To me, the 2021 Cadillac CT4 is a personal cause for celebration — a thoroughly contemporary compact sport sedan that competes against the best in the world. As a former Cadillac owner who has followed the fortunes of the American luxury manufacturer, I wondered if I'd ever be able to say that.
My first and only Cadillac was a 1967 Sedan DeVille that I bought on a lark. It was parked on a street in Northwest Portland when I lived more than 25 years ago. The paint was fade, the leather seats were cracked, and the chrome was faded. The For Sale sign in the window said $350.
I should have walked away. I didn't need another beater car. But I stopped and looked. At nearly 19 feet long, it was one of the largest cars ever built and looked it. But it seemed to be all there and the tires looked good, so I went home and called the number on the sign.
The owner was an old man in the senior citizen apartment building the Cadillac was parked in front of. We agreed to meet at the car. He was small and frail and sad. He was the sole owner and loved the car, and was only selling it because his doctor told him he couldn't drive anymore.
What else could I do? I asked to drive it just to make sure it actually ran. Although it showed well over 100,000 miles on the odometer, the Cadillac fired right up and drove smoothly through the pothole-marked neighborhood streets. The radio, air conditioning and power windows all worked. I bought it on the spot. It was blue with a white top and interior, and I named it Moby.
Two days later, the water pump went out. It was a complicated two-part piece of machinery that cost $650 to replace, more than I paid for the car. But that was the last thing that broke during the next three years. Every drive was weirdly enjoyable — with the bulk of the car offset by a suspension that seemed to defy gravity and made Moby float comfortably through the world. The 7.0-liter V8 purred quietly under the hood despite looking like it had never been worked on.
I can't remember when or why I sold it. I think I needed an even larger vehicle for delivering a newspaper I was publishing at the time. Whatever the case, Moby made me appreciate Cadillac more than I expected.
So I was disappointed when it began to devolve into a generic GM brand during the 1990s, with the DeVille becoming just a slightly larger version of the Buick Road Master. But then Cadillac began reinventing itself with smaller versions of its models featuring more angular styling, less chrome, new engines and more advanced technologies. In the mid-2000s, the company introduced the impressive midsize CTS followed by the compact ATS, both of which included serious V performance versions that challenged if not beat the European manufacturers at their own game.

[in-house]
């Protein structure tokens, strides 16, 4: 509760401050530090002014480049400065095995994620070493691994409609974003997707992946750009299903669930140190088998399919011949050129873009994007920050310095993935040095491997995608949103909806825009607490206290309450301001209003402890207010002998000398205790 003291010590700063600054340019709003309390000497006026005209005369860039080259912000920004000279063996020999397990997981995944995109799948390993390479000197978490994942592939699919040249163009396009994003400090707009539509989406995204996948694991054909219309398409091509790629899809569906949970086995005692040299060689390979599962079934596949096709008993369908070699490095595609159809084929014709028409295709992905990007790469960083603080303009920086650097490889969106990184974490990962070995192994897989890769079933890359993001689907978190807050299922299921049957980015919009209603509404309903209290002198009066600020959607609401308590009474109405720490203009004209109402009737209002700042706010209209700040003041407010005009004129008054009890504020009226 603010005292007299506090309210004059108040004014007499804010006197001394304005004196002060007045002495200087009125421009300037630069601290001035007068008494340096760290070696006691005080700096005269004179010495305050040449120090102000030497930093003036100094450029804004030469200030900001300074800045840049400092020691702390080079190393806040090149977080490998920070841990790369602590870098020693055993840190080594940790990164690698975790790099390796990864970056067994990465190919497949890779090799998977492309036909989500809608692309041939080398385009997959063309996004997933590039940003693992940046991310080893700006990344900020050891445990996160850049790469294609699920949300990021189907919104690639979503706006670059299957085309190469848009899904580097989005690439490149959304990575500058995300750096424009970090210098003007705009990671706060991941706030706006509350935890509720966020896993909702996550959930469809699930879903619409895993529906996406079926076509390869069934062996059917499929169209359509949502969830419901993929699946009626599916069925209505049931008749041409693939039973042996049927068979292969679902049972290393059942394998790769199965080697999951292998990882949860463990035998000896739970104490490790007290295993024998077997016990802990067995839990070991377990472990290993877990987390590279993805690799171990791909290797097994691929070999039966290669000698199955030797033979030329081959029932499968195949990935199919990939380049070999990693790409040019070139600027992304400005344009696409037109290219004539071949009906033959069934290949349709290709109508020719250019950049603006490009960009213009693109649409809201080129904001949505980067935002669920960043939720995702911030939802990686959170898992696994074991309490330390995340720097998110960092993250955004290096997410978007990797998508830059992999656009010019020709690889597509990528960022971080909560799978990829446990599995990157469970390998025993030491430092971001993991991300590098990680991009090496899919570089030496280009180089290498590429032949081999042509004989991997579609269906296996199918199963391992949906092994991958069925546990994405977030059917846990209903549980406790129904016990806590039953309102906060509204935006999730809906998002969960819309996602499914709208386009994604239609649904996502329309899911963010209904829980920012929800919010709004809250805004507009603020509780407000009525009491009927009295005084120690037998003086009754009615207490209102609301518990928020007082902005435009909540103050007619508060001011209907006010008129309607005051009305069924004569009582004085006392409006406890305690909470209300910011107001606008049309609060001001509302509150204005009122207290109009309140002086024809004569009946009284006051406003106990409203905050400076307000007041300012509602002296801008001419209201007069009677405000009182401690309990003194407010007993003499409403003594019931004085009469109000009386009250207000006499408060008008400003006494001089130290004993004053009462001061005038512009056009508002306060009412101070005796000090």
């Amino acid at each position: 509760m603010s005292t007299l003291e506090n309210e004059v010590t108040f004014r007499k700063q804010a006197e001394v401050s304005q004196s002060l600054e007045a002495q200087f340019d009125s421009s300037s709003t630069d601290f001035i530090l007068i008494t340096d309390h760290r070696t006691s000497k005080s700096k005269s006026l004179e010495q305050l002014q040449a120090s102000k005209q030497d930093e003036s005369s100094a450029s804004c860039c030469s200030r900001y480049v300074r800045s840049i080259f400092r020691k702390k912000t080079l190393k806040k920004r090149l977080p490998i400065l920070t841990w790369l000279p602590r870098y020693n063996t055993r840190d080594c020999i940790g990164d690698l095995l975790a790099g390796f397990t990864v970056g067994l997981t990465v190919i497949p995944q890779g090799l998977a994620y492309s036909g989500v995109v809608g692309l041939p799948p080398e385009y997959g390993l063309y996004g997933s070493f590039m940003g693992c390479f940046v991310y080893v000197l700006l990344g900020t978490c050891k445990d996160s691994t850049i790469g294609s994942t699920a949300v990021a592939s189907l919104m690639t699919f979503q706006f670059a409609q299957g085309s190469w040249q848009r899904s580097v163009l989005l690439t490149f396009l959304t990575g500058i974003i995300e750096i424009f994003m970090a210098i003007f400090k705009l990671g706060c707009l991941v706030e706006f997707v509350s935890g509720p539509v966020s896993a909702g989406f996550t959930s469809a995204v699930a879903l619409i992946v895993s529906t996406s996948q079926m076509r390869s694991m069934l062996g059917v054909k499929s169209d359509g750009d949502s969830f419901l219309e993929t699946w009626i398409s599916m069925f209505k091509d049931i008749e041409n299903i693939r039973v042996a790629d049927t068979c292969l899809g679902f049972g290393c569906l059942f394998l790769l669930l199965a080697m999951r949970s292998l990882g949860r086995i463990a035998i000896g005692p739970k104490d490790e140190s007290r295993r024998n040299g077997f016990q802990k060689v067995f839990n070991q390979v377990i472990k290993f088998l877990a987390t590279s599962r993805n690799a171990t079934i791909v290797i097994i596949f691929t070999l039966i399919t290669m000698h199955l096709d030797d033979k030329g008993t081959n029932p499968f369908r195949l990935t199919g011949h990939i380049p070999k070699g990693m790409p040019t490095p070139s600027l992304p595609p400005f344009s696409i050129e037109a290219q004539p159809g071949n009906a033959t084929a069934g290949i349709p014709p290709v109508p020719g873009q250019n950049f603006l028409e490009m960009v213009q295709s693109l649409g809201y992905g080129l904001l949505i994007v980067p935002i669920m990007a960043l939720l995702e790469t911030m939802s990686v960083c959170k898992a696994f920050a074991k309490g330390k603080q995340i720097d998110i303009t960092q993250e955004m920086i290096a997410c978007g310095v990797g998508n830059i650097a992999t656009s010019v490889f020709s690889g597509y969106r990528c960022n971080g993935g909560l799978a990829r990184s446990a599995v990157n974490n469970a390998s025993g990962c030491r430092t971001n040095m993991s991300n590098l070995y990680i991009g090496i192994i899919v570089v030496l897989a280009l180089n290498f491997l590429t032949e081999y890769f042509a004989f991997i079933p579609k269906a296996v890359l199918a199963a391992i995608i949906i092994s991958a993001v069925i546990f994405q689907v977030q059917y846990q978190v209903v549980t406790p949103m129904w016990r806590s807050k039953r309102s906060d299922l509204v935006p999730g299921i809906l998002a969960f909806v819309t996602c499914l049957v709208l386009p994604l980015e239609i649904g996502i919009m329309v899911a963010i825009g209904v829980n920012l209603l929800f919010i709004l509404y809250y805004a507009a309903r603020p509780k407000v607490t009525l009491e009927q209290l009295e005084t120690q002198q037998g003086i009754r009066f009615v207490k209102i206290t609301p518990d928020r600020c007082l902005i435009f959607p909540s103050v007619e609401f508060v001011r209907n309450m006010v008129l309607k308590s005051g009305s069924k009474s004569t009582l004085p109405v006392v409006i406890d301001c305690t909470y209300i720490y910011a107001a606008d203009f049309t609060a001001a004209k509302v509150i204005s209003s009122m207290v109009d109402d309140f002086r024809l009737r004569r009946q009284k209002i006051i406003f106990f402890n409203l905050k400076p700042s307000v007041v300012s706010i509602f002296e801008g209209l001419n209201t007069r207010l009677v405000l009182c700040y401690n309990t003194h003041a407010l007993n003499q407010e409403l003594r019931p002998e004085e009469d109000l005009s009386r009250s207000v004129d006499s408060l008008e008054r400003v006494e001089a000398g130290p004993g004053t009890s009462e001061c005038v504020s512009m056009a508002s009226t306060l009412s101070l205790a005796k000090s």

Despite positive reviews, the new Cadillacs did not sell as well as they should have. But the manufacturer hasn't given up. The CTS has been replaced this year with the all-new CT5, which won me over completely when I tested it recently. And the CT4 that succeeded the ATS accomplishes the same goal — it makes a model that deserved to be taken seriously even better.
The base CT4 comes with rear-wheel-drive and a turbocharged 2.0-liter inline four that produces a respectable 237. My tester was a top of the line Premium Luxury model that included all-wheel-drive and the optional turbocharged 2.7-liter four that pumps out a healthy 310 horsepower. An even more powerful V version is also available with an additional 15 horsepower from the same engine.
In a week of driving, I found the 2021 CT4 Premium Luxury AWD to be stylish, comfortable, quiet, up-to-date compact sports sedan with plenty of power, refined handling and all the technology I could ask for. Although it is three feet shorter and 834 pounds lighter than Moby, it is still every inch a Cadillac in the best sense of the world — by which I mean, it's a genuine premiere American luxury car. It is also faster, better handling, and gets much better gas mileage, of course.
If you're in the market for a luxury compact sport sedan, by all means drive the German and Japanese models. But also test the equivalent version of the 2021 CT4. You might be surprised by what you find.
Another Pamplin Media Group review of the 2021 Cadillac CT4 can be found here.
2021 Cadillac CT4 Premium Luxury AWD
Base price: $41,990
Price as tested: $46,865
Type: Compact luxury sedan
Engine: 2.7-liter turbocharged four-cylinder (310 hp, 350 lbs-ft)
Transmission: 10-speed automatic
Modes: My Mode, Tour, Sport, Snow/Ice
EPA estimated mileage: 21/29
Overall length: 187.2 inches
Curb weight: 3,732 pounds
Final assembly: Lansing, Michigan
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